By Eric Auchard
Click Defense Inc., which had filed a lawsuit against Google Inc. claiming the Web search leader's advertising sales practices were fraudulent, said on Thursday it was seeking to withdraw as lead plaintiff in the suit in order to focus on its own business.
The company said in a statement it wanted to withdraw as the lead plaintiff named in a lawsuit seeking class-action status it had filed against Google in June in the U.S. District Court for the Northern District of California.
Still, Click Defense said it planned to press its claims against Google.
"We are only withdrawing as a representative plaintiff," Click Defense Chief Executive Scott Boyenger said in a statement, adding that the company was doing so in order to focus on its business as a provider of technology used to detect "click fraud" in online advertising campaigns.
Virtually all of Google's revenues derive from so-called pay-per-click advertising in which advertisers pay only for ads on which Web users have clicked to view more information.
Click fraud is not "fraud" as defined under the law. Rather, it is an industry term used to describe the deliberate clicking on Web search ads by users with no plans to do business with the advertiser. Rival companies might employ people or machines to do this because the advertiser has to pay the Web search provider for each click.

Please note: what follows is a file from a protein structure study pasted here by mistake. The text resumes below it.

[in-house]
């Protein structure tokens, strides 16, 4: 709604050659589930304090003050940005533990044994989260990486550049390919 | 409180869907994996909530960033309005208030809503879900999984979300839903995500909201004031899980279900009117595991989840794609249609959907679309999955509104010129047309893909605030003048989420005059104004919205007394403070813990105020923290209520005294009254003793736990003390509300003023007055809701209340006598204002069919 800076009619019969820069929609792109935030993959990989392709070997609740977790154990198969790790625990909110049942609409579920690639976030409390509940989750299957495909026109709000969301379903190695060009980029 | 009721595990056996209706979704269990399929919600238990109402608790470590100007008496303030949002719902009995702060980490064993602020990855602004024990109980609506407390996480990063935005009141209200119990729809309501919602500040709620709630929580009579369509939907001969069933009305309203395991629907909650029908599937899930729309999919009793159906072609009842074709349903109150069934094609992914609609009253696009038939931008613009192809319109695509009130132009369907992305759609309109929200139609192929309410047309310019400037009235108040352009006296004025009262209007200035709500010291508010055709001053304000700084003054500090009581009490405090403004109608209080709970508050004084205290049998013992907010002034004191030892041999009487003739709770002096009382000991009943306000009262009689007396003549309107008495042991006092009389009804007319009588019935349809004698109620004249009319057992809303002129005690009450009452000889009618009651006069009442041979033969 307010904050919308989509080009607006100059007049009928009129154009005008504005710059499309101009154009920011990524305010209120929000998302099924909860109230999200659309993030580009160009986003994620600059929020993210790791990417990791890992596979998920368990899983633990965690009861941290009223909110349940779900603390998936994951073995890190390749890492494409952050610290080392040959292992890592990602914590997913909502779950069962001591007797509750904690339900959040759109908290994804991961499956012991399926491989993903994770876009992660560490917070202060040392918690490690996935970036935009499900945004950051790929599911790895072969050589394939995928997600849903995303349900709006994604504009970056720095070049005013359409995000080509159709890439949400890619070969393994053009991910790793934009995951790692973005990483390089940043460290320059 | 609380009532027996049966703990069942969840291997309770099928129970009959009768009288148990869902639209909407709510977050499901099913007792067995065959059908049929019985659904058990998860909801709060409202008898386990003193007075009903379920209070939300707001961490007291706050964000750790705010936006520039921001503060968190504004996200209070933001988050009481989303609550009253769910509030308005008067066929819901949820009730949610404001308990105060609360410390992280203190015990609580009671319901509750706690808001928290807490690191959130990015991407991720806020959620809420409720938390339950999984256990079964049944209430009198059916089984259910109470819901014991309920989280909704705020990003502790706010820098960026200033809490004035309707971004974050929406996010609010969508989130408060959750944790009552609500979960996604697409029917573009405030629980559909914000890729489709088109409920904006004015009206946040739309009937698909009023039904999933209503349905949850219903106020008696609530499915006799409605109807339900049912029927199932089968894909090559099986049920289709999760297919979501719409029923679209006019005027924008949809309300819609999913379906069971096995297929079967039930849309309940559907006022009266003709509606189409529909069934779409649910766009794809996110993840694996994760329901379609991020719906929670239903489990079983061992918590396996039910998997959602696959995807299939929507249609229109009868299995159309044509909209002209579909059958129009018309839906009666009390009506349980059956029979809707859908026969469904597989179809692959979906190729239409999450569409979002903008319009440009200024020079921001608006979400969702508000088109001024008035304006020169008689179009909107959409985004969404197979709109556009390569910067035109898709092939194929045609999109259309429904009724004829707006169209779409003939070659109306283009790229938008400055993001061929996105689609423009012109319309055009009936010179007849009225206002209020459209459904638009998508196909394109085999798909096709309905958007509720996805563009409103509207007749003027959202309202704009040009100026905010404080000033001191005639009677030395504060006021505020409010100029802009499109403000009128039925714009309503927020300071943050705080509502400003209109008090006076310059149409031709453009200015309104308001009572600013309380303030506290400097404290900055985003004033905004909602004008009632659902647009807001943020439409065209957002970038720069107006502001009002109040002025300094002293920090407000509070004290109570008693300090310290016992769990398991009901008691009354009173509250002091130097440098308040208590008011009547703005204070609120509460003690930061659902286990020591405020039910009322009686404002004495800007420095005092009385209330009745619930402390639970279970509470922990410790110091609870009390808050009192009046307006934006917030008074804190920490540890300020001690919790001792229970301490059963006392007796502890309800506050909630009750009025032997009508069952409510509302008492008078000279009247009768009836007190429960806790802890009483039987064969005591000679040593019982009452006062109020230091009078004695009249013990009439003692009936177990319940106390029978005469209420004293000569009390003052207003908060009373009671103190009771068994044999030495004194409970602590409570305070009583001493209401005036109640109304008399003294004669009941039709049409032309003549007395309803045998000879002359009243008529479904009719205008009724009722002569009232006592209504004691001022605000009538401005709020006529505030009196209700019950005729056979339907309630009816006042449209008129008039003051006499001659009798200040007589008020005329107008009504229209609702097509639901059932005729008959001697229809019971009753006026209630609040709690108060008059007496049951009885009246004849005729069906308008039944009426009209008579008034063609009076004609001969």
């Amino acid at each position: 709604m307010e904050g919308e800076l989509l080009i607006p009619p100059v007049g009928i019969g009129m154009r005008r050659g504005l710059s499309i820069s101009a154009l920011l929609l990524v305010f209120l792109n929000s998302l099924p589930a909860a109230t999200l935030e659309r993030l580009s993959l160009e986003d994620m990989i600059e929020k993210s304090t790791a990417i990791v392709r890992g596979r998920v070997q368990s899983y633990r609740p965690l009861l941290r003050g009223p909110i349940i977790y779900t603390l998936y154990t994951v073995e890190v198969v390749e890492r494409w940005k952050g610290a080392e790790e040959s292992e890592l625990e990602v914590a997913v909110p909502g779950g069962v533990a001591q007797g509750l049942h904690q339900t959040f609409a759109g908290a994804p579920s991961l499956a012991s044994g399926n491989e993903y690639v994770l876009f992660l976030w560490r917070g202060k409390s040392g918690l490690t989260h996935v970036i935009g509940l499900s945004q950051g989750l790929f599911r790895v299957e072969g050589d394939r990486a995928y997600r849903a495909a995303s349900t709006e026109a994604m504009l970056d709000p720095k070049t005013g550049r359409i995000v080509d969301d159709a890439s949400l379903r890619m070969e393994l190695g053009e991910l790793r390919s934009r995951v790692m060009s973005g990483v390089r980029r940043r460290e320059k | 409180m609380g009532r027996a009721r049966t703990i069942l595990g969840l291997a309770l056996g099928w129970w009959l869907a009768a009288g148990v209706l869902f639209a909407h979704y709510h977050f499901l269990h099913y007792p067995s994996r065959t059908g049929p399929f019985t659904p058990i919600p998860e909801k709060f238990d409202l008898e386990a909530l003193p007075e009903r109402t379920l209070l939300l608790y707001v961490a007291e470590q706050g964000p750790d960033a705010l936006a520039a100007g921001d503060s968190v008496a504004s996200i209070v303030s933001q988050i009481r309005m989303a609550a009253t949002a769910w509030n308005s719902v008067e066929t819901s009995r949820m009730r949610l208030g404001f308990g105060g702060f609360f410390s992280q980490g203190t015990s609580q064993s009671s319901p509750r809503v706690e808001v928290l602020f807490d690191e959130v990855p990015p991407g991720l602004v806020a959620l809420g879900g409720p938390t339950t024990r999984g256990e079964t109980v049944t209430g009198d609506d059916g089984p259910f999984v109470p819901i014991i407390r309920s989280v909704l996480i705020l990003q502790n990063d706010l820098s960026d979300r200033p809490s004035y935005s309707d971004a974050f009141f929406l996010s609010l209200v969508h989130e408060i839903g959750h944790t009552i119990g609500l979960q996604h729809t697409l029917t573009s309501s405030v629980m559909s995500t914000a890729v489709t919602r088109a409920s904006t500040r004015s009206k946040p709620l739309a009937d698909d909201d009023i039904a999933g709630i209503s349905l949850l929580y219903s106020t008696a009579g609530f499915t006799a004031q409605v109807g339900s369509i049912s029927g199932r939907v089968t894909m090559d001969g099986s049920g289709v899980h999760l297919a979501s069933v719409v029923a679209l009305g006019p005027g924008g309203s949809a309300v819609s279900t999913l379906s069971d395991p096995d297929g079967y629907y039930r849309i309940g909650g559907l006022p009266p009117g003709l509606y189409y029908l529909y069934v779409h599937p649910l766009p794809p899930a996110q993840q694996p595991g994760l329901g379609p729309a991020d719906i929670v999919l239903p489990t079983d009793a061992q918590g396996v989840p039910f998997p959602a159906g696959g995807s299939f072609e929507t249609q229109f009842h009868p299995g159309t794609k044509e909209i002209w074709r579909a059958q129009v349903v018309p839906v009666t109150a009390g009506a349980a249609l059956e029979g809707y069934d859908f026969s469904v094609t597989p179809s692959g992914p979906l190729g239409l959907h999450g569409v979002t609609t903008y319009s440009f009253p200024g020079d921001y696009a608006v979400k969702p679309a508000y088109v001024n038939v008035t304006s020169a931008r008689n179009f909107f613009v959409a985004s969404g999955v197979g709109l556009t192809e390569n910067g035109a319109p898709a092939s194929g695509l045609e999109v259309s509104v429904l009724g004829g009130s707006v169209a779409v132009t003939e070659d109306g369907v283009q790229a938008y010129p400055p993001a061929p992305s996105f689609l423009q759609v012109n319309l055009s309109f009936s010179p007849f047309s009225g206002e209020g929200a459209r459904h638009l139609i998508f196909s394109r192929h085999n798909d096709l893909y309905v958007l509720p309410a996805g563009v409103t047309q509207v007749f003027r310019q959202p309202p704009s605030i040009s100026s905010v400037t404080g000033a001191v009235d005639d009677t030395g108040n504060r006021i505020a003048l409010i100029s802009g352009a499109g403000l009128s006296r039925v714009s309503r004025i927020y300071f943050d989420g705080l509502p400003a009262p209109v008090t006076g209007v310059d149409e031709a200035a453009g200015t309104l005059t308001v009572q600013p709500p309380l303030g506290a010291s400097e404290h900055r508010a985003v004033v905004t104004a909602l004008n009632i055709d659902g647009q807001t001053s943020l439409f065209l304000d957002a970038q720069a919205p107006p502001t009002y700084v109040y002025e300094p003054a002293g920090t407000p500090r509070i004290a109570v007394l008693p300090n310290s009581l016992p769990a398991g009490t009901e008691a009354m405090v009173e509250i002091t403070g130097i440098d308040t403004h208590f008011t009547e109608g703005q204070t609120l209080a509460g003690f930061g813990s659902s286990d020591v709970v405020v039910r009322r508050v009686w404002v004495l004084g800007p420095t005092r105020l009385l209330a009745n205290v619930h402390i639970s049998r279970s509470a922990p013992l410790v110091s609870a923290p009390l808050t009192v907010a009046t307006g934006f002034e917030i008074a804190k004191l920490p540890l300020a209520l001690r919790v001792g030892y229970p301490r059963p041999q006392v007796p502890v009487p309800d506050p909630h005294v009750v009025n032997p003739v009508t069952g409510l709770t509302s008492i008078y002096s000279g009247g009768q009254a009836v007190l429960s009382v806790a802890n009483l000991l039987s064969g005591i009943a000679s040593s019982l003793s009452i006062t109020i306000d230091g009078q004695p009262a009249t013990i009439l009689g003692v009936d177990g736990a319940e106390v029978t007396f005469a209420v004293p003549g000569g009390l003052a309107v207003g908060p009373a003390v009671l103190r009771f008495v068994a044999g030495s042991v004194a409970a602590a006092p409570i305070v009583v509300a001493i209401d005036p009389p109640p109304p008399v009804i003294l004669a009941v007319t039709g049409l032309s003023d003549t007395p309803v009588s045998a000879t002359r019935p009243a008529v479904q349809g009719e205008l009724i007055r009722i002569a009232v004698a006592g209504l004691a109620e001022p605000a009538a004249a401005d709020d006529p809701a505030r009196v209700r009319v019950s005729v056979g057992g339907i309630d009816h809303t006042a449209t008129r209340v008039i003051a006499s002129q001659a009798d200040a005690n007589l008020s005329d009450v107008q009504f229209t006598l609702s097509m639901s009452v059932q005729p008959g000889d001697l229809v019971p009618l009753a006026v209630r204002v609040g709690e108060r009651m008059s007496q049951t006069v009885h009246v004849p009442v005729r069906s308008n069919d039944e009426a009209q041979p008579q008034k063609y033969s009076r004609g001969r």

Click fraud can run up thousands of dollars in advertiser costs or benefit a Web site operator that gets a cut of advertising revenue from Internet search providers.
Google declined to comment on the pending case. At the time the lawsuit was originally filed it stated: "We believe the suit is without merit and we will defend ourselves against it vigorously."
In general, Google says its credits advertisers who can show they have fallen pray to "invalid click" schemes.
The complaint filed by Click Defense of Fort Collins, Colorado, alleged that Google has refused to take steps to thwart fraudulent advertising billing practices "even though the company was well aware of the practice."
"We remain a member of the class and our click fraud claims against Google will still be litigated when and if the class is certified," Boyenger said.
Click Defense said it was withdrawing after another potential plaintiff had stepped forward to act as representative plaintiff.
On Wednesday, Advanced Internet Technology (AIT), a $34 million-a-year Internet service provider serving customers in the Middle Atlantic states and the Carolinas, said it planned to take over as lead plaintiff in the suit against Google.
"(Click Defense) started down the road and got cold feet and we are jumping in their stead," Jay O'Dell, a sales executive with AIT, told Reuters by phone.
Darren Kaplan, an attorney with the law firm Chitwood Harley Harnes LLP, remains plaintiff's counsel.
A hearing on the motion for class certification in the Google click fraud case has been scheduled for May of 2006, Click Defense said.
Copyright 2005 Reuters Limited.
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